Cookery books and books on food.

Suggest and discuss books to read (all languages welcome!)
kayray
LibriVox Admin Team
Posts: 11832
Joined: September 26th, 2005, 9:10 am
Location: Union City, California
Contact:

Post by kayray » September 26th, 2008, 8:39 am

Yes, it's fun to puzzle out! And the Gutenberg text has a million footnotes.
Kara
http://kayray.org/
--------
"Mary wished to say something very sensible into her Zoom H2 Handy Recorder, but knew not how." -- Jane Austen (& Kara)

hugh
LibriVox Admin Team
Posts: 8033
Joined: September 26th, 2005, 4:14 am
Location: Montreal, QC
Contact:

Post by hugh » September 26th, 2008, 8:49 am

i took a course in college on chaucer & sir gawain... and the prof used to read it out aloud in funny middle english... encouraged us all to do the same. it's fun once you get the hang of it ;-)

Jc
Posts: 3542
Joined: May 22nd, 2007, 10:25 pm
Location: Montreal, Qc, Canada

Post by Jc » September 26th, 2008, 12:05 pm

One wouldn't think they'd need a recipe to bake beans...
Take benes and seeþ hem and grynde hem in a morter and drawe hem
up with gode broth an do Oynouns in the broth grete mynced an
do þerto and colour it with Safroun and serve it forth.
All of a sudden, my little bro's English doesn't seem so bad...
Put yourself in the Readers' Accents Table. See this post.
(Busy real life & traveling, sorry if not here often.)

kayray
LibriVox Admin Team
Posts: 11832
Joined: September 26th, 2005, 9:10 am
Location: Union City, California
Contact:

Post by kayray » September 26th, 2008, 12:11 pm

Take Connynges smyte hem to pecys. parboile hem and drawe hem with a
gode broth with almandes blanched and brayed. do þerinne sugur and
powdour gynger and boyle it and the flessh þerwith. flour it with
sugur and with powdour gynger an serue forth.
Next time I cook rabbit, I will smite them to pieces! And when they're done I will serve them forth. Utterly charming.
Kara
http://kayray.org/
--------
"Mary wished to say something very sensible into her Zoom H2 Handy Recorder, but knew not how." -- Jane Austen (& Kara)

hefyd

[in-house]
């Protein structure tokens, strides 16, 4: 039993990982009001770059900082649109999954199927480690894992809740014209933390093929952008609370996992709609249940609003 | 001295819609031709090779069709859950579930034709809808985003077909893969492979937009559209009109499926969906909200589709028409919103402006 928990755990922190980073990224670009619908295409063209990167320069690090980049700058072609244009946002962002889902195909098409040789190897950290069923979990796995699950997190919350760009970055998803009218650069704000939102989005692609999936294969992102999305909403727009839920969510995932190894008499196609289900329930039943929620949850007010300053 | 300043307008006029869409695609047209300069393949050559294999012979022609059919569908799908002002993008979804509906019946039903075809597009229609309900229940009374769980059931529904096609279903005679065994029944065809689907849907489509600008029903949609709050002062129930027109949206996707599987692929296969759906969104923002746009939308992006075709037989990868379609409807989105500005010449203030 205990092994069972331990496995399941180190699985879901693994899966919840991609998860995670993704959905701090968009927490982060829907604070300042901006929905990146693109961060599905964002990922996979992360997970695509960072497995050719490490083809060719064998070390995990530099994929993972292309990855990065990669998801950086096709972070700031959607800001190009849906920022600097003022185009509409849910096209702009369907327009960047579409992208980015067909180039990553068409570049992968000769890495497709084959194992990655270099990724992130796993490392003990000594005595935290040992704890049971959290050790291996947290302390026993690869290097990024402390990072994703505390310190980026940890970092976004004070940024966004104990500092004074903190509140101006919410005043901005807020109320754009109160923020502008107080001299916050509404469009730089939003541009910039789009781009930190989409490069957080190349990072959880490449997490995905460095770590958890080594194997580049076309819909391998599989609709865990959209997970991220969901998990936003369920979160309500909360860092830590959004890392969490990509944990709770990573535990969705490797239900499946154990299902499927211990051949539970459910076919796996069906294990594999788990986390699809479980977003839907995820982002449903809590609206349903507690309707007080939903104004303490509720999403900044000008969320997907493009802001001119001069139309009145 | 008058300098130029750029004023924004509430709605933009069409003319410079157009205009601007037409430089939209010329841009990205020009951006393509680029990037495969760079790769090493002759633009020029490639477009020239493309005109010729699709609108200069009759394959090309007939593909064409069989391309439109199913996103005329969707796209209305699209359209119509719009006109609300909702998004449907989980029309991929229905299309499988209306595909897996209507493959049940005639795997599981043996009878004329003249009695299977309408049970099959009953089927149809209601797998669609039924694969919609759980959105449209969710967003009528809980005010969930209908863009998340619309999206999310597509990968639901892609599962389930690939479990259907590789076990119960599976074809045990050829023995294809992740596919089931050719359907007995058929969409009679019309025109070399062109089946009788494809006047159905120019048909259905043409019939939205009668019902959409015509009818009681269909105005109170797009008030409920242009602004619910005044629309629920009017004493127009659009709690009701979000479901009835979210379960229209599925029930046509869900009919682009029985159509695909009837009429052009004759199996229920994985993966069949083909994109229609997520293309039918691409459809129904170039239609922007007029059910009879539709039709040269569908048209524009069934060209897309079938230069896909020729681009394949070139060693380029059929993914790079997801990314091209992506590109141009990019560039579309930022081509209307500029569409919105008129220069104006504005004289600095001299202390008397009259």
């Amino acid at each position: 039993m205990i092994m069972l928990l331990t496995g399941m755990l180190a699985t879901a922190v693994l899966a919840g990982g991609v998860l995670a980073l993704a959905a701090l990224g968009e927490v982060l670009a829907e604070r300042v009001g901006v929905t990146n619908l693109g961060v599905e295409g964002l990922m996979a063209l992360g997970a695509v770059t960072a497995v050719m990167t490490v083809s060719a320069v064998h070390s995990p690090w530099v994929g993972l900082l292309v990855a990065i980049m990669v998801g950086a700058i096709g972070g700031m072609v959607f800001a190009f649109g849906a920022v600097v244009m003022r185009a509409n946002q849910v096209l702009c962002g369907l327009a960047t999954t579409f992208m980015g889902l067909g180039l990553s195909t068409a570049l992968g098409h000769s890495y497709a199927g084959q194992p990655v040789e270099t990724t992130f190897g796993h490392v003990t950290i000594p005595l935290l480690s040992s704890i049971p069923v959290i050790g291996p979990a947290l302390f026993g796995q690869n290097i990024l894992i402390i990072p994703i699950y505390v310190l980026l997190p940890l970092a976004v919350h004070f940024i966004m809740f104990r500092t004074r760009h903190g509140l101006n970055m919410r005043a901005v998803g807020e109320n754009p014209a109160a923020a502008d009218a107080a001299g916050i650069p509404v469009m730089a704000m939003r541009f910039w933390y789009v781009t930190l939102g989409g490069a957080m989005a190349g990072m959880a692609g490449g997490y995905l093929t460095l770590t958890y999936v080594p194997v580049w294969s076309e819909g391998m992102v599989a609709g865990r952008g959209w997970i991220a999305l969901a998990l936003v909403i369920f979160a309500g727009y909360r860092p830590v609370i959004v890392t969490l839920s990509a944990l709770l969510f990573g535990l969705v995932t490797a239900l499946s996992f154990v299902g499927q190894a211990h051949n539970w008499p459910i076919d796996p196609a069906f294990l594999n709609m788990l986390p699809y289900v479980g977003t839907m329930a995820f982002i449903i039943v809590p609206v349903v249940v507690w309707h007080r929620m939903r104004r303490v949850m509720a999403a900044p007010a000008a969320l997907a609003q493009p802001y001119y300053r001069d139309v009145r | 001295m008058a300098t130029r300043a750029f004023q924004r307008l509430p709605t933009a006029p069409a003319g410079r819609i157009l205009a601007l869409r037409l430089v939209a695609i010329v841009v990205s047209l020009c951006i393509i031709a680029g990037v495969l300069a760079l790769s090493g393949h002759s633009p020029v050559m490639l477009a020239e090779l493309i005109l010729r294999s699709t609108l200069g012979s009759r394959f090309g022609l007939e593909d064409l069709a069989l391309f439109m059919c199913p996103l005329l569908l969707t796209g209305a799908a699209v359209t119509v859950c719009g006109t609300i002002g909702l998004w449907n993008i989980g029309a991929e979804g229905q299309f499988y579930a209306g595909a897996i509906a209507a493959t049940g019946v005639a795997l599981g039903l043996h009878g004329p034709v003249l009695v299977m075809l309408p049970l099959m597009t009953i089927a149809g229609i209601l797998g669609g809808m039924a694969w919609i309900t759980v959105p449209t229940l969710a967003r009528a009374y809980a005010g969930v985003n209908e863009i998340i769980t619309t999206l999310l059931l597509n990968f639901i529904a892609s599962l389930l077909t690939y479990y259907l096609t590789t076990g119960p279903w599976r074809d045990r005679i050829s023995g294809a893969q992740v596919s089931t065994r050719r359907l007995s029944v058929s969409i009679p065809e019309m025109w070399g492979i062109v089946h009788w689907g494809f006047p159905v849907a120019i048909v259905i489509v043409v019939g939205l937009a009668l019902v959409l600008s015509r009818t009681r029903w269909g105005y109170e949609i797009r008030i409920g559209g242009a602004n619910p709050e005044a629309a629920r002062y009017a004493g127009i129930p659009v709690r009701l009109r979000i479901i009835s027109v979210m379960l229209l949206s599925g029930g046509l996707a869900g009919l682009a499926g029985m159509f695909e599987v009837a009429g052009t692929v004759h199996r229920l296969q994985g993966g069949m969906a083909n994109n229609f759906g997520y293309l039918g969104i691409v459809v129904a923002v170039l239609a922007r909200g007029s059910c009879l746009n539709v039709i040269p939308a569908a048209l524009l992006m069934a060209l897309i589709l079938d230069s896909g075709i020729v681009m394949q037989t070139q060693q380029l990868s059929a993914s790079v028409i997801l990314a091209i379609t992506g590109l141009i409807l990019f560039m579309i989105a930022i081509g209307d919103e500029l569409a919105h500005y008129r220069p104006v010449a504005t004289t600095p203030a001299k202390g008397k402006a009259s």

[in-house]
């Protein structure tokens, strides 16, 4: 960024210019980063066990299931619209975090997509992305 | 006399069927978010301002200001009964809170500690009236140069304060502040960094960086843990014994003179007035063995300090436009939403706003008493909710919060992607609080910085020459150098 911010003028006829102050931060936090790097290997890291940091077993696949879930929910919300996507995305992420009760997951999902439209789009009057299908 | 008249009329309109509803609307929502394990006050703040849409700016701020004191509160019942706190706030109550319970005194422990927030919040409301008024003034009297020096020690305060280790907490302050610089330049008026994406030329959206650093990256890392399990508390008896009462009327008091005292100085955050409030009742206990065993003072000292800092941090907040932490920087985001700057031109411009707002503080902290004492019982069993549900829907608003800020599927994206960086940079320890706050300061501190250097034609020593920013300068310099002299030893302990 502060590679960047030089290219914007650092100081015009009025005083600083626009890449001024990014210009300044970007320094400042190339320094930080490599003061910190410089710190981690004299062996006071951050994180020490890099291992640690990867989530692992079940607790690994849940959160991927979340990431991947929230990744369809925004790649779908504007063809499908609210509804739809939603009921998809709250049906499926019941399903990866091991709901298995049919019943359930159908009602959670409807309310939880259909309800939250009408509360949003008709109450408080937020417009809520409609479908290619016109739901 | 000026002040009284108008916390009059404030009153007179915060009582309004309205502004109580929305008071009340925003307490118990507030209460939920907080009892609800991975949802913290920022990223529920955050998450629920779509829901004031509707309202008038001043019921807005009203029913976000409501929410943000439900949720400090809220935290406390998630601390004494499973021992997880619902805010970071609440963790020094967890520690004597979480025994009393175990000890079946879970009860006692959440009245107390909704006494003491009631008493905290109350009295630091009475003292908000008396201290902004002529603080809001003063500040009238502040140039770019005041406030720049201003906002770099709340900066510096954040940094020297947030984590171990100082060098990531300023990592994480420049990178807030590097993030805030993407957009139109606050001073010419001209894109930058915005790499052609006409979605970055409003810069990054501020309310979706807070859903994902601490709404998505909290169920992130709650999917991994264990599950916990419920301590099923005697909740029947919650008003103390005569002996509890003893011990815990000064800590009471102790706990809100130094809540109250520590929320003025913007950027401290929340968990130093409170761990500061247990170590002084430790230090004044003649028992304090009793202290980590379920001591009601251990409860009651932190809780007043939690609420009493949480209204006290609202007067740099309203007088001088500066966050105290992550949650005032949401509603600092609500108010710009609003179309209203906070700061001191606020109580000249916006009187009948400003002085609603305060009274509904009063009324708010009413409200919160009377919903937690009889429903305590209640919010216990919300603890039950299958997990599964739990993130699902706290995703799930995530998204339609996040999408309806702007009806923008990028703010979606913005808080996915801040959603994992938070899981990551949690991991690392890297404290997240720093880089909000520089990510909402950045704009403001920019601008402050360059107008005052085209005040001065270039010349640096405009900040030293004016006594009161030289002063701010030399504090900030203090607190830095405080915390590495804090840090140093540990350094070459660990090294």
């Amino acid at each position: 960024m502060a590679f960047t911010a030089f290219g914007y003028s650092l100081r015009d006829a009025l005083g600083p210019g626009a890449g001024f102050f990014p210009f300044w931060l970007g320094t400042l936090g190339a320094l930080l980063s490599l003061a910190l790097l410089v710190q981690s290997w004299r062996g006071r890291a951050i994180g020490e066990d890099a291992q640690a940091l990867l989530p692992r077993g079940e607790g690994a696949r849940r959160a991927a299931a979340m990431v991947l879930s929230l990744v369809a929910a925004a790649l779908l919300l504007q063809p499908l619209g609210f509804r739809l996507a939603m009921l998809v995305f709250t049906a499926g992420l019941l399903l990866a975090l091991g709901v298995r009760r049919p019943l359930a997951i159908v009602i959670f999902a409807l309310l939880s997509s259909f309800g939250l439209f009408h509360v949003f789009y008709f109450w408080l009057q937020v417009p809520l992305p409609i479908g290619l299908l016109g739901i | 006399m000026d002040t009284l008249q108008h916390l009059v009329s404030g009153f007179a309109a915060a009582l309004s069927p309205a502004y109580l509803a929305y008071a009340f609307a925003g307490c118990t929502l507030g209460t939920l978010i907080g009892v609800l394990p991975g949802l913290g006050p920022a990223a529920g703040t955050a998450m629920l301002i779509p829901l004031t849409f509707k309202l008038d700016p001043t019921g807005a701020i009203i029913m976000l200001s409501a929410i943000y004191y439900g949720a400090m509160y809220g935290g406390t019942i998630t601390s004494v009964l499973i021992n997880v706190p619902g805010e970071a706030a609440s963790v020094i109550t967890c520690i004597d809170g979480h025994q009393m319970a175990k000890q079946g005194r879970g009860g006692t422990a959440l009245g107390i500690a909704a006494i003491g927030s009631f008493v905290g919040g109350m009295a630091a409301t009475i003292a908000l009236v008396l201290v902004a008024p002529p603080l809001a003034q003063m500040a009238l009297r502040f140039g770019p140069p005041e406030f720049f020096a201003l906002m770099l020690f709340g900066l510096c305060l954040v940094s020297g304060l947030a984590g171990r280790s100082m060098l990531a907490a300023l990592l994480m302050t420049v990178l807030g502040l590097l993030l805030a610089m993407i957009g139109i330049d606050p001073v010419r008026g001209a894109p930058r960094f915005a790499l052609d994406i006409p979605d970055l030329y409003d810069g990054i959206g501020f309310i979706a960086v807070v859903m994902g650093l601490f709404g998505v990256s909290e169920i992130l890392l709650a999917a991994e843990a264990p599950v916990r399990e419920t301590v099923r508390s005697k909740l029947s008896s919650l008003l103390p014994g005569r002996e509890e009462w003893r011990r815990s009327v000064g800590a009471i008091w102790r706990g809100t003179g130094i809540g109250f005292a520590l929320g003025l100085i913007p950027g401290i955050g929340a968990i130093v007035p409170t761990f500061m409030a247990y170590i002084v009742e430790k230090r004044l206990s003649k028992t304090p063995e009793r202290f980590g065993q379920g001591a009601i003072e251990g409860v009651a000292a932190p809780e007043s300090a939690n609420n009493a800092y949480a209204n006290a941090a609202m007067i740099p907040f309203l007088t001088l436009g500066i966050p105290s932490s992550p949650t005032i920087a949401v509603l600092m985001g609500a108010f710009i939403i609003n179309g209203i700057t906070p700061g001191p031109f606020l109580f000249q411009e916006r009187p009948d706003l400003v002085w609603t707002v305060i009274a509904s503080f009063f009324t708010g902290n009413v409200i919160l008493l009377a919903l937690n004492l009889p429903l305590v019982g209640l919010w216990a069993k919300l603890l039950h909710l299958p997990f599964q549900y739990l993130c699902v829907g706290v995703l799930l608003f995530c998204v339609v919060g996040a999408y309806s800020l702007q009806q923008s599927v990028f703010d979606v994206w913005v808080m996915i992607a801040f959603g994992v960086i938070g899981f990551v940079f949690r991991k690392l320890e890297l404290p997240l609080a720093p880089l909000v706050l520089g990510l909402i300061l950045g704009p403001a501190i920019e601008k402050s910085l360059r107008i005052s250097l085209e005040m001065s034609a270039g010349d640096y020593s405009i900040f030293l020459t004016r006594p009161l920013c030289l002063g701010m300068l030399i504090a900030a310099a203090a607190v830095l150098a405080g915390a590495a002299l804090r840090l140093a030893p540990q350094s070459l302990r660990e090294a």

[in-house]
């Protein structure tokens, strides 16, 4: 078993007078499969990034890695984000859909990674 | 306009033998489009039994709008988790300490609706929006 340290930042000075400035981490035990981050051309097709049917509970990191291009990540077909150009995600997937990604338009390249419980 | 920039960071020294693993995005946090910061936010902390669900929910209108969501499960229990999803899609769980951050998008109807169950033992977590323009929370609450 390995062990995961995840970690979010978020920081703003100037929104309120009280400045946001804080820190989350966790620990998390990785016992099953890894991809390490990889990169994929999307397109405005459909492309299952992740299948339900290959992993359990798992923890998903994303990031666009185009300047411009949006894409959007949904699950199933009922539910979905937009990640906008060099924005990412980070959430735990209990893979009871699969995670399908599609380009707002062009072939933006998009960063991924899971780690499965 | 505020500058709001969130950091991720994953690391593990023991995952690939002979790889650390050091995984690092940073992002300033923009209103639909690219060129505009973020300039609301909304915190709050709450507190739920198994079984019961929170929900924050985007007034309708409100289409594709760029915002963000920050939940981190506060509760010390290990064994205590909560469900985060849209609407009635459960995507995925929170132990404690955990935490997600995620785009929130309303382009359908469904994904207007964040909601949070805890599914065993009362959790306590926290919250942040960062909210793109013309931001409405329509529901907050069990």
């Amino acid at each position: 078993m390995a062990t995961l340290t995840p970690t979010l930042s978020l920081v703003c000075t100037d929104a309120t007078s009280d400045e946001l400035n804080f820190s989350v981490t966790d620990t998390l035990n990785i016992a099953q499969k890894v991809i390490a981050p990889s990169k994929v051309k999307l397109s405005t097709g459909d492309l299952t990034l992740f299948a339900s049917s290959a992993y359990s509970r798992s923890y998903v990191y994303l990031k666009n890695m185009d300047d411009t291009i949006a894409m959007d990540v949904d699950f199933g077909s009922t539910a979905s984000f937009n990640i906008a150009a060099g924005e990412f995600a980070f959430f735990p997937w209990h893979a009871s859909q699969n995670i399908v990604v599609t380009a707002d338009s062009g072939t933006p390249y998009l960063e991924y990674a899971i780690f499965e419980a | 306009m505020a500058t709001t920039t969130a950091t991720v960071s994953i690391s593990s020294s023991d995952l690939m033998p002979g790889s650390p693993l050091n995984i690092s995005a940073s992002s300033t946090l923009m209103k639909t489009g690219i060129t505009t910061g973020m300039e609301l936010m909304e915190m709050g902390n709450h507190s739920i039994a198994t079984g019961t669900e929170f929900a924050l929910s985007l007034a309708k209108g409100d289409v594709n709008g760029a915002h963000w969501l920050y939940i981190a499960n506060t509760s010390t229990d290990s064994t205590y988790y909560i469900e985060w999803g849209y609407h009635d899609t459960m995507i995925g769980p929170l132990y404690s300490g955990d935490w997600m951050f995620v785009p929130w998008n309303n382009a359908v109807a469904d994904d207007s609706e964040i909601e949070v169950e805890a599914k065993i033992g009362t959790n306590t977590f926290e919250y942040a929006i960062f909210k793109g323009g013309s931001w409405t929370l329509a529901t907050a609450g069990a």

Posts: 1319
Joined: January 27th, 2007, 6:43 am
Location: UK. Accent : gorblimey, with scouse highlights.

Post by hefyd » March 17th, 2009, 6:55 am

Sir Kenelm Digby [1603 - 1665] is quite a discovery
http://en.wikipedia.org/wiki/Kenelm_Digby
and when I find the right thing to read, I'll put him up.
The only book of his on Gutenberg is a book of recipes
http://www.gutenberg.org/files/16441/16441-8.txt
but he wrote other things, and I believe kept a journal.hefyd
meum est propositum,in taberna mori
ut sint vina proxima,morientis ori
anon.

hefyd
Posts: 1319
Joined: January 27th, 2007, 6:43 am
Location: UK. Accent : gorblimey, with scouse highlights.

Post by hefyd » March 17th, 2009, 7:08 am

His memoirs are on the internet archive
http://www.archive.org/details/privatememoirsof00digbuoft
hefyd
meum est propositum,in taberna mori
ut sint vina proxima,morientis ori
anon.

kmerline
Posts: 8127
Joined: January 8th, 2007, 9:43 pm
Location: Madison, WI

Post by kmerline » March 17th, 2009, 12:25 pm

I really enjoyed the Wikipedia article! You can post works from internet archive without using the (poor) OCR image. There are several such works up on our forums now.

litmuspaper
Posts: 4
Joined: March 22nd, 2009, 10:16 pm
Location: Dou Liou, Taiwan
Contact:

Post by litmuspaper » March 23rd, 2009, 12:02 am

I was surprised to find this. I am currently reading "The Island of the Day Before" in English translation by Umberto Eco, and it is clearly Digby that the character "d'Igby" is based on; he talks about a powder of sympathy as related to healing sword wounds. You learn something every day!

Steampunk
Posts: 2470
Joined: January 23rd, 2008, 1:41 pm
Location: Exile

Post by Steampunk » March 23rd, 2009, 7:16 am